Saturday, November 19, 2016

I'm glad it exists: "Criticism," fandom and Metallica's 'Hardwired ... to Self-Destruct'

For the benefit of those existing outside the bubble of "arts media," there is a strange set of phenomena that arrive when a major artist/band/director/etc. with a considerably lengthy career and extensive body of work unveils a new album/movie/etc., especially now, in the post-Twitter age. Some or all of these things happen, within days and even hours of the new work being made available:

1) Many line up on one side to breathlessly praise the new work, inevitably hailing it as said artist's "best since [insert title of canonical work by said artist]" or otherwise implying that is on some level a return to bygone glory.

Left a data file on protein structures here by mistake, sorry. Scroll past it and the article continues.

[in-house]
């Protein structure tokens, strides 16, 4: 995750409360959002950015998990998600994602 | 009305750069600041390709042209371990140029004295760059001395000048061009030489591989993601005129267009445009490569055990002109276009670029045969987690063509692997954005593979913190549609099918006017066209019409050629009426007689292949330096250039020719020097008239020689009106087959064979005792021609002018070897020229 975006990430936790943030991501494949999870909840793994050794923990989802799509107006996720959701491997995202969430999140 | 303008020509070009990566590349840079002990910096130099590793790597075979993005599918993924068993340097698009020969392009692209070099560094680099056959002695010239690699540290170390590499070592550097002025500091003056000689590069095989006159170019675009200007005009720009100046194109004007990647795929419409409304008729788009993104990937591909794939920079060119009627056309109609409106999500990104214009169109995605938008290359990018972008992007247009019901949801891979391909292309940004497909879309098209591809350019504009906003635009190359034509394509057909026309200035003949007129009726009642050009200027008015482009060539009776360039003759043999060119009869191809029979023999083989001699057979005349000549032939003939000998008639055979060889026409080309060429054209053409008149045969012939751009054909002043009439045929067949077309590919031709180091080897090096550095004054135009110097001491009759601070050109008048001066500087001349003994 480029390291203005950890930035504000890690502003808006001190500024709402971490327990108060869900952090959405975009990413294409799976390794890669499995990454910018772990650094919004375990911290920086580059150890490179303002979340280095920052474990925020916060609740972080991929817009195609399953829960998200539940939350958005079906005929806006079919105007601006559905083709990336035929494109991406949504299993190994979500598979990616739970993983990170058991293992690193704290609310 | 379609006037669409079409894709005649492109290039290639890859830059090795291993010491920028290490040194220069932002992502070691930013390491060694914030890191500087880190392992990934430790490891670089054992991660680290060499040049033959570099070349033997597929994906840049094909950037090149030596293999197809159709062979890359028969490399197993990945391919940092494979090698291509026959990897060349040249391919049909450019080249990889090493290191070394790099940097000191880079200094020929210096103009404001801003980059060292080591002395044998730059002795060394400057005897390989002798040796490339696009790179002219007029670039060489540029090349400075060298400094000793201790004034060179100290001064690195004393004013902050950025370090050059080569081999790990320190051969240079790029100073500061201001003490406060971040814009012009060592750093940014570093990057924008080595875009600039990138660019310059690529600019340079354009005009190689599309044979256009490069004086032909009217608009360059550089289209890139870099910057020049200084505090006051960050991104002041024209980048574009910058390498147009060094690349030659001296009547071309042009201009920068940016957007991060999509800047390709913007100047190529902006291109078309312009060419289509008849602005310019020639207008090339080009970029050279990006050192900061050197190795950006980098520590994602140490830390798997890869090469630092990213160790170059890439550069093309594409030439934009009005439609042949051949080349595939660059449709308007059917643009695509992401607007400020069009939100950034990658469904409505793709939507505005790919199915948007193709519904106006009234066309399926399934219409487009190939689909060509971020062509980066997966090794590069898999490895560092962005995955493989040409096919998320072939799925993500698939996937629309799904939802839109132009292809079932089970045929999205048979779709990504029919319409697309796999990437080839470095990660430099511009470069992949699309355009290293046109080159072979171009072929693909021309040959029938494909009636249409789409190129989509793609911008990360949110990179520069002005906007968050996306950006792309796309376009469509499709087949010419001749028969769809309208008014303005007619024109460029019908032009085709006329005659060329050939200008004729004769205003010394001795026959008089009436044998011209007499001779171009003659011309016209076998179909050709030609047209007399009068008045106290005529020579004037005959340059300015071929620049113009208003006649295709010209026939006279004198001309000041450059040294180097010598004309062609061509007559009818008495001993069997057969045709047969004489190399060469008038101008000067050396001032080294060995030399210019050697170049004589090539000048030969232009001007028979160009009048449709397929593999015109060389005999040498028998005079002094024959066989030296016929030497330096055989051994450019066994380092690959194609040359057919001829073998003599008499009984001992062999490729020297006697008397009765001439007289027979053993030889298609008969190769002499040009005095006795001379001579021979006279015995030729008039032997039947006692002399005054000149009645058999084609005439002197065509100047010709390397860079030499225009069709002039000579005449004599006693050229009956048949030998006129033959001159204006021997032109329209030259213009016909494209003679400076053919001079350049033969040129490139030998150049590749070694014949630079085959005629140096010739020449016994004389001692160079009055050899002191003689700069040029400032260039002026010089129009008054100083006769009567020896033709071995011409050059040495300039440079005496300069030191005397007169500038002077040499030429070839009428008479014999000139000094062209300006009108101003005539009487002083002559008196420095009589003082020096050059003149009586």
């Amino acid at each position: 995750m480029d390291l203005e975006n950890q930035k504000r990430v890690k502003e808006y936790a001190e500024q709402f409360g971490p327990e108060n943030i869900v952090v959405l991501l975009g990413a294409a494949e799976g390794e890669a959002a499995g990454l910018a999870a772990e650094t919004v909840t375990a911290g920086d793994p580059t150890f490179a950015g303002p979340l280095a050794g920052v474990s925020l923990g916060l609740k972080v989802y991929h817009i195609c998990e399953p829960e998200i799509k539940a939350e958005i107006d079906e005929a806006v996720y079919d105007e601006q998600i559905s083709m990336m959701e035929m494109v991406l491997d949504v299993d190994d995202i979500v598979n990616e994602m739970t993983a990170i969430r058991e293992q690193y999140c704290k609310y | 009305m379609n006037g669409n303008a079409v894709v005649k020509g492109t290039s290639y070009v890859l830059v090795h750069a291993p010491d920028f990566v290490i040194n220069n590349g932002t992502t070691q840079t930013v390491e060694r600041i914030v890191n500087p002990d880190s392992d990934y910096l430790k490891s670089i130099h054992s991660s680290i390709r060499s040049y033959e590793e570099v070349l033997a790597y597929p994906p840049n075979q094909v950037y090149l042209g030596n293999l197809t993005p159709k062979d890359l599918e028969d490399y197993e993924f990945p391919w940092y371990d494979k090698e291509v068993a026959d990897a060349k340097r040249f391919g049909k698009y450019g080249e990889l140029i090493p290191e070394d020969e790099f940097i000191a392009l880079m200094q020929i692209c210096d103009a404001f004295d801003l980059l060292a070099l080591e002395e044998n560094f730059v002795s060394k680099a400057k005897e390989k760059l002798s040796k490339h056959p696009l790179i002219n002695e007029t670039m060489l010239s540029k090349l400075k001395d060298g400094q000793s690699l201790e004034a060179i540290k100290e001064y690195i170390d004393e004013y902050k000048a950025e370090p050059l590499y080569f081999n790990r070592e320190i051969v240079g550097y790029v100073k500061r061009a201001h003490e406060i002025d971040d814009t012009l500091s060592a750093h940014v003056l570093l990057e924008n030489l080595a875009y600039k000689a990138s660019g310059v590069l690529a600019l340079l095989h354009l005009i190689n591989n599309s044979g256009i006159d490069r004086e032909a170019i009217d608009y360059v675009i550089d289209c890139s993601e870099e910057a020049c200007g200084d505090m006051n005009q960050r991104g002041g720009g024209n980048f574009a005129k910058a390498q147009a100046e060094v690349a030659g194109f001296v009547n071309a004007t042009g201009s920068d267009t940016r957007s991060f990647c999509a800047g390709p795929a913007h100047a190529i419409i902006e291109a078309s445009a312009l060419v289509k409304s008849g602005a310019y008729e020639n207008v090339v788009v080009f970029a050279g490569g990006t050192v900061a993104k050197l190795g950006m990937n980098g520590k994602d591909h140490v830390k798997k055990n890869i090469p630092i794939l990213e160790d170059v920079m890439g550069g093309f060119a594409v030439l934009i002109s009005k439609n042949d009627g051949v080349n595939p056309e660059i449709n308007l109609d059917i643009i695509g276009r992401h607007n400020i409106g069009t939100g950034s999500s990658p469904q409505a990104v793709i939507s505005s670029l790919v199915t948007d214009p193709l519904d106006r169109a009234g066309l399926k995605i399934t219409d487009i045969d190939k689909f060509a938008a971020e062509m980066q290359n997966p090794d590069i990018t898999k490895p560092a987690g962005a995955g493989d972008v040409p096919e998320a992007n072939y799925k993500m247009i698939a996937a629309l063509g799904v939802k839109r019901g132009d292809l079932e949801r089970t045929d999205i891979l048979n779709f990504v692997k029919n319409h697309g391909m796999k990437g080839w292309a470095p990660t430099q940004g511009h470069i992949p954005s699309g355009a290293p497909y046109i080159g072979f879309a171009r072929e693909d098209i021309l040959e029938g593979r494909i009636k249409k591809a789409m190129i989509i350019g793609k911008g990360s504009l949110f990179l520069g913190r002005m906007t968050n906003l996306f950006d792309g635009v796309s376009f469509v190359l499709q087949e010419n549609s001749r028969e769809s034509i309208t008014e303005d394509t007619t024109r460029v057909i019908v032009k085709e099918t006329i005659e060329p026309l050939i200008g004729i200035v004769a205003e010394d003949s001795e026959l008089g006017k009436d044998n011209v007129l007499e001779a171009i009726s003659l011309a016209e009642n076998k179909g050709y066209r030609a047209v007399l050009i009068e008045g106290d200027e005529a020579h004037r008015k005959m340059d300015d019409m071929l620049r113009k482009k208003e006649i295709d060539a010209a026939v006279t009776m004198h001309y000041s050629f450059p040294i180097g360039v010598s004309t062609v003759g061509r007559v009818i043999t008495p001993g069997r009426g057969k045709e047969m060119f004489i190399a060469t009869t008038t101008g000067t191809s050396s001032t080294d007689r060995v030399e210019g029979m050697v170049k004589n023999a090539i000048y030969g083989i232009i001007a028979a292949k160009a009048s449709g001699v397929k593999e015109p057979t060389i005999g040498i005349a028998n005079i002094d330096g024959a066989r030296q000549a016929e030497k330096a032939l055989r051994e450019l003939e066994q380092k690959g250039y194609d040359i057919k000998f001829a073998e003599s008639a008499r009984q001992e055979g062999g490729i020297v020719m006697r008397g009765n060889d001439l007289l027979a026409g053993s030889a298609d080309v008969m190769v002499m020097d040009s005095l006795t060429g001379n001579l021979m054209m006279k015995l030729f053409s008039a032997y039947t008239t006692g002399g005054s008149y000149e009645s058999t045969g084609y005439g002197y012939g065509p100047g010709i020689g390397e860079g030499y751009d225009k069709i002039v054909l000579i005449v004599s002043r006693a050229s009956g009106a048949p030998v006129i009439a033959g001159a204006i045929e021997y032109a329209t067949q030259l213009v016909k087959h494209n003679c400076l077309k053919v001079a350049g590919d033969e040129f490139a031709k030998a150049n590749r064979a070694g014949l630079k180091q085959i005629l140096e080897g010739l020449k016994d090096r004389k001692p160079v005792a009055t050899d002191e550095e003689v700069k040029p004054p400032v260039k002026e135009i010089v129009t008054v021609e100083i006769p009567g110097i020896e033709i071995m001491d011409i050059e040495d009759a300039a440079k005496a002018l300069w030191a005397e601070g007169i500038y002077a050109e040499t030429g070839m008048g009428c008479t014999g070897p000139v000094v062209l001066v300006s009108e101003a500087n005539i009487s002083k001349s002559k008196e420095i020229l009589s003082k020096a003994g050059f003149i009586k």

2) An opposite faction stands skeptically aloof, refusing to engage with a new statement from a once-great artist who, they feel, is now past his/her/its prime.

3) One whose job it is to engage with the medium in question — and who, thus, exists within the online-centric micro-community of fellow commentators — feels compelled to form a more or less immediate, handily expressible opinion on the new work, and to gravitate almost inevitably toward the attitude of either of the aforementioned stances.

If all this sounds a bit absurd, and absurdly beside the point when it comes to the basic function of art, which is some combination of enrichment, enjoyment and escape, that's because it is. And it bums me out each time. Sometimes I get swept up in the rush and succumb to the temptation to Weigh In in some definitive way, and almost inevitably end up feeling stupid.